Manitoba spends $10M on endowment funds to support 7 'signature museums'
$1.4M endowment funds will go to each of 7 museums across Manitoba
Endowment funds worth $1.4 million each will go to museums in six Manitoba communities, part of a plan to support the preservation of Manitoba history and heritage, the province announced today.
"With many Manitobans now planning staycations, it's more important now than ever that we have these very important museums and resources here," Sport, Culture and Heritage Minister Cathy Cox said Friday morning.
The signature museum sustainability funds will go to each of seven "signature museums," Cox said, for a total provincial price tag of $10 million.
The funds will be administered by each museum's community foundation, and interest generated will go to support each museum.
In 2020, each fund is expected to generate about $62,000 in interest for each museum, the province said in a news release.
The museums that will receive the funds are:
- The Commonwealth Air Training Plan Museum in Brandon.
- The New Iceland Heritage Museum in Gimli.
- The Royal Aviation Museum of Western Canada in Winnipeg.
- The St. Boniface Museum in Winnipeg.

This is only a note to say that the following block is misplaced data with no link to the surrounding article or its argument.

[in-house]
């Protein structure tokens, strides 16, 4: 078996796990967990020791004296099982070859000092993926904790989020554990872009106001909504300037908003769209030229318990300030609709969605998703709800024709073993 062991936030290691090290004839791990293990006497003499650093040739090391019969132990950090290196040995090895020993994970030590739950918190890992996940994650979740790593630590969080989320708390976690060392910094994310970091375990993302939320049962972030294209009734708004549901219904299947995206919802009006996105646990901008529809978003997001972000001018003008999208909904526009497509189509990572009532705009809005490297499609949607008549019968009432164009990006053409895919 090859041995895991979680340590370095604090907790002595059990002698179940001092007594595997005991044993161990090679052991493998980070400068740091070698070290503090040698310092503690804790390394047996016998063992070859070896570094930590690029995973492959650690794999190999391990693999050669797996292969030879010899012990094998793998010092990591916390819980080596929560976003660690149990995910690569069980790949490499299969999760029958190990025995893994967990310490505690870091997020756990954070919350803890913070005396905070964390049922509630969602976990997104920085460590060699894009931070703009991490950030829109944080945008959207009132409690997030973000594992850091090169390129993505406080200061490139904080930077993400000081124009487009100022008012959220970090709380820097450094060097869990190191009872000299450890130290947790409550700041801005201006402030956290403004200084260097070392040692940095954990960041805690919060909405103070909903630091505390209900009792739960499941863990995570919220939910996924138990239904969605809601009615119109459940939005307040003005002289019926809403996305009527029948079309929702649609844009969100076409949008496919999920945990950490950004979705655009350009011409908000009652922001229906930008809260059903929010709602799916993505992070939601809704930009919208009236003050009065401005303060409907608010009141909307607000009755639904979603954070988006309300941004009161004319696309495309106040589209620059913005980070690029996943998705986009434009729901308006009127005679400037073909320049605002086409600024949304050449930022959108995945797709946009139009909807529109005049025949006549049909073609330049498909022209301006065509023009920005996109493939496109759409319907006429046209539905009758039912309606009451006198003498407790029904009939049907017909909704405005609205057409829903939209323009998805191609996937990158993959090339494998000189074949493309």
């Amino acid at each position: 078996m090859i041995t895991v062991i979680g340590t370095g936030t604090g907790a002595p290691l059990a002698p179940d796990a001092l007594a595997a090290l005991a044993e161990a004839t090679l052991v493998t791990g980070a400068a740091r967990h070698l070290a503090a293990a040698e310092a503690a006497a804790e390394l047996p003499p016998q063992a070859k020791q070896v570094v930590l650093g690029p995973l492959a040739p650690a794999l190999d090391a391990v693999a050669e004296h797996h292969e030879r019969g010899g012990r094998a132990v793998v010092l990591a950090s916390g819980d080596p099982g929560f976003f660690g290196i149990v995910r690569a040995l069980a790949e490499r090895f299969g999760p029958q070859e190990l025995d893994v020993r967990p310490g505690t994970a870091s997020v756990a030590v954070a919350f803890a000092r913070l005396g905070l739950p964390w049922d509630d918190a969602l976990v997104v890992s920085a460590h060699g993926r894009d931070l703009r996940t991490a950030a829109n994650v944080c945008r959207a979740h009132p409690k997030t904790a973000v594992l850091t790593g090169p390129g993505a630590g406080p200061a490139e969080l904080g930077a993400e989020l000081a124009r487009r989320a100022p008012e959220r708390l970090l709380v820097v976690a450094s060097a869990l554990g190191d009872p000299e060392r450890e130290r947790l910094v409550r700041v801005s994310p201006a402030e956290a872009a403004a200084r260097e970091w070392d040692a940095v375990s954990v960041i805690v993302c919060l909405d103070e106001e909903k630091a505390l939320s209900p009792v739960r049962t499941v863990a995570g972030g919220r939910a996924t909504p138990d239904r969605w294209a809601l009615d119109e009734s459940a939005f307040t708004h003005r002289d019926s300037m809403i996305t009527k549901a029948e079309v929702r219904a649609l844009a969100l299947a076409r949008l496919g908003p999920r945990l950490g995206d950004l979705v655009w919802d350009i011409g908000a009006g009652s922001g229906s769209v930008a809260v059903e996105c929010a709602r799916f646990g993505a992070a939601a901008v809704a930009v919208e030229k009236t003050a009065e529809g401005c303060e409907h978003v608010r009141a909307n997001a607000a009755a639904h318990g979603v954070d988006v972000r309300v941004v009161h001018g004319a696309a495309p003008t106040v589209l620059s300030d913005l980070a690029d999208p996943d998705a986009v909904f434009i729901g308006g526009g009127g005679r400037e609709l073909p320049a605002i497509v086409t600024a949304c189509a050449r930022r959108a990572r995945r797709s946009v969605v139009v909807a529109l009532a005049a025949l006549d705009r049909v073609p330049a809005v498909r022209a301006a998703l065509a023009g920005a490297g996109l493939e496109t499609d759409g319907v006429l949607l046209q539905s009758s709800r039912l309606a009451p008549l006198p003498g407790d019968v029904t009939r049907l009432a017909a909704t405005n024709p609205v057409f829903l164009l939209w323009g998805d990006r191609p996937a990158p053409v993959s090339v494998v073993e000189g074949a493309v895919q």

- The Mennonite Heritage Village in Steinbach.
- The Manitoba Agricultural Museum in Austin.
- The Canadian Fossil Discovery Centre in Morden.
The province is also spending $200,000 on a signature museum capacity building fund, to be managed by the Winnipeg Foundation. The proceeds of that fund are expected to give each museum access to roughly $10,000 per year, to be spent on training.
The funds are part of the province's response to a 2019 cultural policy report, which recommended streamlining funding models for museums and making those funds more stable.
Cox called the funds an investment in the "protection and promotion of Manitoba's very unique heritage legacy, and a pivotal step towards modernization."
Vania Gagnon, director of the St. Boniface Museum in Winnipeg, said the new funding model will give museums more certainty and predictability as they plan programming each year.
"It ensures all Manitobans can rely on the fact that the signature museums are receiving some stable funds that target those critical elements of museum work, and just make everyone's enjoyment of and trust in museums that much more significant," Gagnon said.